Dawn dish soap is typically used to remove heavy oils and grease from dishes, pots and pans. Rescuers have also used Dawn to remove oil from the feathers and fur of animals caught in oil spills in the past.
Multiple websites claim that Dawn can kill fleas on pets. And VERIFY viewer Kelsey recently asked our team on verifythis.com if Dawn should be used as a regular flea treatment for her cat and other pets.
Should Dawn dish soap be used as a regular flea treatment for pets?
- Procter & Gamble, the makers of Dawn dish soap
- Claire H. Holley, executive director of the North Carolina Veterinary Medical Association
- Ed Faulkner, DVM, president of the North Carolina Veterinary Medical Association and a general practitioner at Weddington Animal Hospital in Matthews, North Carolina
No, Dawn dish soap should not be used as a regular flea treatment for pets.
WHAT WE FOUND
Dawn dish soap can kill fleas on pets during a bath, according to Claire H. Holley, the executive director of the North Carolina Veterinary Medical Association (NCVMA), but she says “it is only a temporary solution to the problem of flea infestation.” Ed Faulkner, a general practitioner at Weddington Animal Hospital in Matthews, North Carolina, agrees with Holley.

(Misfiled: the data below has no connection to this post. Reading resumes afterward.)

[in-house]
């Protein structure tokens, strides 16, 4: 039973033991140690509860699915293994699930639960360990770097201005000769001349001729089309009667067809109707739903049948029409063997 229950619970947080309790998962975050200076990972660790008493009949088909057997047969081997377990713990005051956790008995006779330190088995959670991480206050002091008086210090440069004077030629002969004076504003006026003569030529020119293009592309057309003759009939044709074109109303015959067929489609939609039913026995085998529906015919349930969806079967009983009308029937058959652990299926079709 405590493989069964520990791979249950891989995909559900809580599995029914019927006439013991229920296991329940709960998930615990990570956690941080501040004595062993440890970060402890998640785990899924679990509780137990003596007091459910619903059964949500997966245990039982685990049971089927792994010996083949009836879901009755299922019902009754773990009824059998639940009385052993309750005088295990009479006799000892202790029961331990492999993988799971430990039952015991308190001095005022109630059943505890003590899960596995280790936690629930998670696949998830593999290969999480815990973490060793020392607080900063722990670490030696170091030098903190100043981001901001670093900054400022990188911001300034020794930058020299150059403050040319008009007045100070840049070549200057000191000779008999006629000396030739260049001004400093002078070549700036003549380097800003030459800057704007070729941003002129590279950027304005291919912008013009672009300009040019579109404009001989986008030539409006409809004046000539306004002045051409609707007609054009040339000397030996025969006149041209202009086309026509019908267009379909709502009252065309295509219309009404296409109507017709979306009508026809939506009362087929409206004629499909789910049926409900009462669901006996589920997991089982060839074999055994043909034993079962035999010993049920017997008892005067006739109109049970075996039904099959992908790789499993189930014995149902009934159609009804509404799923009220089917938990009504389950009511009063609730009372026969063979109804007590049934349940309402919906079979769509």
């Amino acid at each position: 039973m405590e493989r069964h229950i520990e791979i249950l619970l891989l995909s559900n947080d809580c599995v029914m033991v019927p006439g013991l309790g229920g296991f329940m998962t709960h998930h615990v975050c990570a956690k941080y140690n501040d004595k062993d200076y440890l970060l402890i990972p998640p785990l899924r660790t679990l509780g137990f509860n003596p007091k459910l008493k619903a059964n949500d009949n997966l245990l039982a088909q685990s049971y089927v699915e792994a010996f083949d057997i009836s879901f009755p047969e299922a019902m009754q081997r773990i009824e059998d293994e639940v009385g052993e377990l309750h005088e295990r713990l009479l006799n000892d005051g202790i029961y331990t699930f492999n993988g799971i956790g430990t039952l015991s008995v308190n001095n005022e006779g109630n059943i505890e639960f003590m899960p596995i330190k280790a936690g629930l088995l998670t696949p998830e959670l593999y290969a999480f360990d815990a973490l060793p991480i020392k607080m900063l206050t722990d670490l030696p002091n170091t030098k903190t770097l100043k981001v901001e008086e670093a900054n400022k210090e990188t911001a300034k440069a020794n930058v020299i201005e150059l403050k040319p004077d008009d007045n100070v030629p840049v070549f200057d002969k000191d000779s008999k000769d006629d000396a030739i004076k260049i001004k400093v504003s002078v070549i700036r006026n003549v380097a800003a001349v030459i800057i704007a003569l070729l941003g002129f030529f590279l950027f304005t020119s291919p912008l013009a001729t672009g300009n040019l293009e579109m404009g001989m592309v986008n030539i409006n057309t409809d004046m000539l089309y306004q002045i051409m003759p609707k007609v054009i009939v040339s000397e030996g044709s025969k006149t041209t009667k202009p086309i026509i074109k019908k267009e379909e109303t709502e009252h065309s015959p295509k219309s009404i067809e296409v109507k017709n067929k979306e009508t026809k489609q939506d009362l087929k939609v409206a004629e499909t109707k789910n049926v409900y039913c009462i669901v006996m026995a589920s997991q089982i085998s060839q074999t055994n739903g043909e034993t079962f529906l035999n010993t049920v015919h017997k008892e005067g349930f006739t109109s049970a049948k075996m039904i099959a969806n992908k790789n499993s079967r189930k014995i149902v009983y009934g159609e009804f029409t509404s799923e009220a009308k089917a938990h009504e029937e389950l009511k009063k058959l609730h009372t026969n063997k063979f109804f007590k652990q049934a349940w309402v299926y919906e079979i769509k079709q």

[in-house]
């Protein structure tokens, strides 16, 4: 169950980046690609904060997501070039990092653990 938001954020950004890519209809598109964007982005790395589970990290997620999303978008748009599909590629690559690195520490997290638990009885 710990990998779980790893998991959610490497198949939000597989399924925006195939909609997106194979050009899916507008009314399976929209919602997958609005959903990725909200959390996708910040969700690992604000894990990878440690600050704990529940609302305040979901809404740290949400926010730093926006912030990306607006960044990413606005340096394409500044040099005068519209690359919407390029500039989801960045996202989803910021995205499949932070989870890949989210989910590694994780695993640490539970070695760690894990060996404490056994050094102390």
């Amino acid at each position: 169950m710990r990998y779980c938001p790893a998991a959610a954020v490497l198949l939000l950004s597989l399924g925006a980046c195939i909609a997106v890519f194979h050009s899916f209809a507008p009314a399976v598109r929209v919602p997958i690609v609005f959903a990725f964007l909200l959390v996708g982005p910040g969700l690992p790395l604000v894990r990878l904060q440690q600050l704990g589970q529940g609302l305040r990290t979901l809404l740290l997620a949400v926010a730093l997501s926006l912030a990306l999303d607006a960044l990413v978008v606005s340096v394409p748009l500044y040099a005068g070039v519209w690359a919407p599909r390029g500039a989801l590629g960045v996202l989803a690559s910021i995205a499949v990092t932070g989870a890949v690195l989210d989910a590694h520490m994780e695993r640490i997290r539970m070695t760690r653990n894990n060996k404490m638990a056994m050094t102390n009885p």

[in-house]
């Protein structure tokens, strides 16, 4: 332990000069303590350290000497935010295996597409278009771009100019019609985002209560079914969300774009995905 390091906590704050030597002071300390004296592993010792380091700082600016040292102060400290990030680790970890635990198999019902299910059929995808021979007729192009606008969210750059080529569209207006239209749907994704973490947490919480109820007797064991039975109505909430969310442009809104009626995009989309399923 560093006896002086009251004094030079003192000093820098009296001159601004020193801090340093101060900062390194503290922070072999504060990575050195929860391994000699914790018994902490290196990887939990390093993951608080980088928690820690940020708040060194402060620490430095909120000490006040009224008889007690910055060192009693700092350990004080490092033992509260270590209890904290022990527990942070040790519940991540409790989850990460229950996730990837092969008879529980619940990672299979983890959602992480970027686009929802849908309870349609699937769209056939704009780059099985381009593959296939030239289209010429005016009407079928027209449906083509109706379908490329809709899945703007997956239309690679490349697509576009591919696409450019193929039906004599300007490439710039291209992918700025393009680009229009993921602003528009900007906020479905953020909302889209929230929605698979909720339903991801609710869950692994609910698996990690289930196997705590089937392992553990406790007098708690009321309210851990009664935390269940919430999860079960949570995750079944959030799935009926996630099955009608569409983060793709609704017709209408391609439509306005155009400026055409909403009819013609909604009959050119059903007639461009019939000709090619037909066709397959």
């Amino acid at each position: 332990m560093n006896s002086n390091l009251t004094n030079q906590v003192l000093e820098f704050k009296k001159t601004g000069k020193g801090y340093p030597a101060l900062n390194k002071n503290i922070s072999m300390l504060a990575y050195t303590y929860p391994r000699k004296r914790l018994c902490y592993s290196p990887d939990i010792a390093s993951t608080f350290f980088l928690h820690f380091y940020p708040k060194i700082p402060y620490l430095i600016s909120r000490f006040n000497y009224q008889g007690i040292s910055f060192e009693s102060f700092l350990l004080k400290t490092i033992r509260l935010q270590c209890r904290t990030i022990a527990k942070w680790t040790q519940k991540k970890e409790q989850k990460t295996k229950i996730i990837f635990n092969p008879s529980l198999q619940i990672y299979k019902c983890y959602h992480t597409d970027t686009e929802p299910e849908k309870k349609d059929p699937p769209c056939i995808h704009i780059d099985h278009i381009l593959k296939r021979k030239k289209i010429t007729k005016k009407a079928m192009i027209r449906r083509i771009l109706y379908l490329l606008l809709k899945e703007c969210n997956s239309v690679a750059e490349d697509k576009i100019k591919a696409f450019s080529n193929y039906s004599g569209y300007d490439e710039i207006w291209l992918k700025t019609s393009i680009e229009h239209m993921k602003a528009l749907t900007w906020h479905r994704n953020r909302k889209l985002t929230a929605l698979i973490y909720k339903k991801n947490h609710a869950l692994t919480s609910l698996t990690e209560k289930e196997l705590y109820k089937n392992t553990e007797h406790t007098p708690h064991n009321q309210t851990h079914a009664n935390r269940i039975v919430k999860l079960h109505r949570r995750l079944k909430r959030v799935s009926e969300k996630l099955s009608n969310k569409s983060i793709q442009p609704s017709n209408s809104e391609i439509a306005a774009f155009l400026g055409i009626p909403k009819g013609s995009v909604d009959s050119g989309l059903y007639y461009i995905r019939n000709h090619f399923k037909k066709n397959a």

“I don't consider Dawn dish soap to be a flea treatment. I consider it to be a shampoo that we use one time for a cat that comes in that's in rough shape,” Faulkner told VERIFY.
According to PetMD, Dawn is considered a temporary fix against fleas because it does not repel or prevent flea infestations, nor does it help eradicate flea offspring after adult female fleas lay eggs.
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“Say you get a kitty that comes in covered in fleas — a Dawn bath is very effective that one time to help remove a lot of the dirt, the grime, the greases that have accumulated on them, as well as the fleas, but it is not a substitute for flea prevention,” Faulkner said.
A Procter & Gamble spokesperson also told VERIFY in an email that Dawn dish soap should not be used to help with pets’ fleas.
“Dawn dish soap is intended for dishes that you handwash, with a few additional uses that our research and development (R&D) team has approved, not including using Dawn dish soap on pets,” the spokesperson said.
Because Dawn is effective in removing oils, Holley explained that using it often can strip a “pet's fur of essential oils that are needed to keep the fur and skin healthy and comfortable.” Holley also told VERIFY that Dawn is not recommended as a regular cleaning agent for pets.
“Their skin and coat can be irritated by this strong detergent, causing even more problems. Additionally, it can be harmful if ingested or if it gets in your pet's eyes,” Holley said. “It is best to use a gentle shampoo specifically for pets, unless otherwise advised by your veterinary professional.”
Holley and Faulkner both say the best way to combat a flea infestation is by placing your pet on a “reputable, clinically proven preventative flea and tick regimen (either topical or oral).”
“That will not only keep it healthy and comfortable, but keep the home environment healthy and comfortable, as well, by killing fleas and preventing infestations. This goes double if the pet is an outdoor pet,” Holley said.
Faulkner recommends talking to a veterinarian about which flea prevention method would work best for your pet because the type of treatment they need may vary based on other medical conditions the pet may have.